It was several years ago now that the street photography of Vivian Maier swept social media users into great curiosity. Her secret cache concentrating over 100 thousand pictures, from the 50’s through the 80’s, had been uncovered by an equally obscure person, John Maloof. He built a website under the posthumous premise that he had verified her identity by tracking an obscured trail. Beyond keeping to herself rather strictly, she often used different spellings of her name, as if she were a spy.
Maier produced films, audio cassette recordings, newspapers, scrapbooks, and knick knacks, spanning her adult life. She was a journalist who didn’t want to share. She worked as a nanny for most of her life. On outings with the kids — from family to family — the camera would hang from her neck. While out, she’d drag home junk for her weighty collection. She was a junk collector.
There is synchronicity there. Maloof grew up with a family of junk collectors and resellers. His life trajectory brought him to just another auction where he discovered the aloof photographer’s box of photos. He had no idea the pile he started with would grow exponentially. He just liked her photos.
I cannot decide if Maier wanted her own work to be recognized. If she did, it was perhaps the most brilliant way of making it in the history of photography. Her street images honor the average person, like the worker, the grunt, the disabled, and children, while speaking to the irony of life. Her work was discovered by some trash picker who saw something. He revealed someone who was not average but very special and brushed off as nutty. The expression to honor common people could not have played out better.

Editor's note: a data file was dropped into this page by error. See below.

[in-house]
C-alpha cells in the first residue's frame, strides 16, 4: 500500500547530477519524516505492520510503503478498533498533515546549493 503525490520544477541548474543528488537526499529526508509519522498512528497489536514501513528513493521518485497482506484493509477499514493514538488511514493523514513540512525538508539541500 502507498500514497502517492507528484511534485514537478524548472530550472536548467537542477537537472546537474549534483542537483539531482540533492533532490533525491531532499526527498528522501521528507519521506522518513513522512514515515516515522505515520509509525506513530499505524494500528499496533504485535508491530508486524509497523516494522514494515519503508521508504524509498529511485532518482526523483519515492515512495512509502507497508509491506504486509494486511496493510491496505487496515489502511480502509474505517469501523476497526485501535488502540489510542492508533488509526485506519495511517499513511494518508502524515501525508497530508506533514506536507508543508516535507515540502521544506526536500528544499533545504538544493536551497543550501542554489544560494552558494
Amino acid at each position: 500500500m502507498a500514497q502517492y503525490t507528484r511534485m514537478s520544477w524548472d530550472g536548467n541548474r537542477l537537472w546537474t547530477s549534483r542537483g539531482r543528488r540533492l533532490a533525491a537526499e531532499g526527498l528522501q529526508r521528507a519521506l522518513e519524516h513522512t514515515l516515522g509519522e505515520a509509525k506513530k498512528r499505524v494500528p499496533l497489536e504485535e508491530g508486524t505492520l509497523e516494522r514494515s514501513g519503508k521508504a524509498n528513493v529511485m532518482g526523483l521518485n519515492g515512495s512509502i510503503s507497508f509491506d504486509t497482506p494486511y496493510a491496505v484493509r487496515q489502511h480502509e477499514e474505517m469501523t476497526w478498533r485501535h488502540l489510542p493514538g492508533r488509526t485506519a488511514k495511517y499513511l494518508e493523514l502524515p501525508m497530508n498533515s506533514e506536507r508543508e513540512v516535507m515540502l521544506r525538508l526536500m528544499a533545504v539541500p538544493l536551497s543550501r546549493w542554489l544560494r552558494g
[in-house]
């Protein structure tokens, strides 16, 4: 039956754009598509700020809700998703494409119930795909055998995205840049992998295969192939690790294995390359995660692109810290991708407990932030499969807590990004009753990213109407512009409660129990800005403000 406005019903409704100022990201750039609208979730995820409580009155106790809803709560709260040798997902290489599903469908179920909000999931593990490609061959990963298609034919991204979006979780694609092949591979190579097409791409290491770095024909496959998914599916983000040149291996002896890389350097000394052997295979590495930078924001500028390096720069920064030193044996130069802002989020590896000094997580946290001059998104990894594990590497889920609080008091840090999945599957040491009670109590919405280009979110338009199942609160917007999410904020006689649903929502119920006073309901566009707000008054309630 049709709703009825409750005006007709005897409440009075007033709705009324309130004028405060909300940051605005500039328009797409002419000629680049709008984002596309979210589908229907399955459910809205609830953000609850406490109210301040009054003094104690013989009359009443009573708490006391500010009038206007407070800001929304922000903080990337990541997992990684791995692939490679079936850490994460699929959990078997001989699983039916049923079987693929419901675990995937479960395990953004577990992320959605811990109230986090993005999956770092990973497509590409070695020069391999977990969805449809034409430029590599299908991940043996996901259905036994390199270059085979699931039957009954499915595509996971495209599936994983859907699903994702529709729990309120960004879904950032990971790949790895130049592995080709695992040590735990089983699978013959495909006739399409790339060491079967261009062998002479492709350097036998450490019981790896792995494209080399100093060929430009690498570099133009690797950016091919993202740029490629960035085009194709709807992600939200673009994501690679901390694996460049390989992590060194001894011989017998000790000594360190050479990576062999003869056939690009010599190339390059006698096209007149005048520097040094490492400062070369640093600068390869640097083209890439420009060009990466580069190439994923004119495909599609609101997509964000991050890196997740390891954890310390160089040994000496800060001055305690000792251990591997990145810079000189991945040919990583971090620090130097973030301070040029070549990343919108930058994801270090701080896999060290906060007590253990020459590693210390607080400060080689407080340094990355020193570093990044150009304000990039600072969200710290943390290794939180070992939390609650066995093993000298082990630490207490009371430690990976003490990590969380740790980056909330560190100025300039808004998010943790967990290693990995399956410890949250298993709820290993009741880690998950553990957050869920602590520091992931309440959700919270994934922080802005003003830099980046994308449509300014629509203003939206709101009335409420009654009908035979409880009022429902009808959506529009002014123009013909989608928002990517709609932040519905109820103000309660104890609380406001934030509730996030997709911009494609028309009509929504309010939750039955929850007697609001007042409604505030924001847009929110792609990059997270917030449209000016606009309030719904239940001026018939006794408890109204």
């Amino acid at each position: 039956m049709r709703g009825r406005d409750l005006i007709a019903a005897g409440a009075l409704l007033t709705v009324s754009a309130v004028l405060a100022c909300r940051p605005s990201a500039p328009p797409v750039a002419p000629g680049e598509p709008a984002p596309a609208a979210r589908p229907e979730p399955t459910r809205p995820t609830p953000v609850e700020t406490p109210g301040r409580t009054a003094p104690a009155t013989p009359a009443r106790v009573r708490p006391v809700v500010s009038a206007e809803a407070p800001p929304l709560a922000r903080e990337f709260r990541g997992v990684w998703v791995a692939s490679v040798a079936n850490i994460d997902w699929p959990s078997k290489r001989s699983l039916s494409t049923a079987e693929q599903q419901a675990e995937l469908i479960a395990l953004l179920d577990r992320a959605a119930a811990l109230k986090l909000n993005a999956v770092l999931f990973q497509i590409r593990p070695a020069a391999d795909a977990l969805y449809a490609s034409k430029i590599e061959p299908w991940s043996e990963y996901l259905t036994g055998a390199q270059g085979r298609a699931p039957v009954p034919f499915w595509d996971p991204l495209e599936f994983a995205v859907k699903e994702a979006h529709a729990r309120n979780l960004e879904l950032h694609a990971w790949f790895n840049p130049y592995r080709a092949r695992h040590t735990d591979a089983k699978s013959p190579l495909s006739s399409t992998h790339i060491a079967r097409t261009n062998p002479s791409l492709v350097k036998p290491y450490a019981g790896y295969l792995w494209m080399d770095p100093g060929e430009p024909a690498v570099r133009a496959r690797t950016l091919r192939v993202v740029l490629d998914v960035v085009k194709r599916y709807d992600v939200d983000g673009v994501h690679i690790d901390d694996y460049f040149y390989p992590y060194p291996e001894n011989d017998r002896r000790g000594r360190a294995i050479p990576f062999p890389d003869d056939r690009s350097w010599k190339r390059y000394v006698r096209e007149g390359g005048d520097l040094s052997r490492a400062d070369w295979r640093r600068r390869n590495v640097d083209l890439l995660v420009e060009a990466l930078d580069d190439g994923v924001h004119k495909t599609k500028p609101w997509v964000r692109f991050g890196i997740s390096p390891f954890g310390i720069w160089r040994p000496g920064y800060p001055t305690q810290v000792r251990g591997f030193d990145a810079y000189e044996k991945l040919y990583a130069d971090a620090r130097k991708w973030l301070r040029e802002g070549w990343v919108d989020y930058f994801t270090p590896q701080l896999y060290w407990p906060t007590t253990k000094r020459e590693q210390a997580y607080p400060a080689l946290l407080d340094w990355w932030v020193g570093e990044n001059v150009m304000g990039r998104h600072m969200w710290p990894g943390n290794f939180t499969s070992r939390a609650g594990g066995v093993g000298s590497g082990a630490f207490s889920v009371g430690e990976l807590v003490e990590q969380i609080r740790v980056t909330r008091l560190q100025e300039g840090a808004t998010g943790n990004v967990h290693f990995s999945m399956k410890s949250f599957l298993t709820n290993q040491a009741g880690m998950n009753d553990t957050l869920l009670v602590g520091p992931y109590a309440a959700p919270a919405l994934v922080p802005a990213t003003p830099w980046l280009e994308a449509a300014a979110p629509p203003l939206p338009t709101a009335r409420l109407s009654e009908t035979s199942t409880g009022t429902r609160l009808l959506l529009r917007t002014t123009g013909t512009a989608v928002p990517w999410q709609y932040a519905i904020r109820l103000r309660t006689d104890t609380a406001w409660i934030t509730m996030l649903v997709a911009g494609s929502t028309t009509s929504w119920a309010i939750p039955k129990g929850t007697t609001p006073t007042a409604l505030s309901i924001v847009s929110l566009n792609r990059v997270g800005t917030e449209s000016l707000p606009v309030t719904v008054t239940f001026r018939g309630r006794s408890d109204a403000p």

Maloof cherishes her deeply, but the film takes us a little bit away from her and toward him. I haven’t read his book or kept up with his site, perhaps he always wrapped himself up in it. But I think this is the primary drawback. While he does turn every stone to reveal the charming and disturbing aspects of her character, it turns around back to the premise at the start which comes off as a pitch to be bought out by the museums. The overall execution of this documentary holds a high bar, but Maloof doesn’t fully grasp the moral of his own story.
Finding Vivian Maier is out now on Netflix.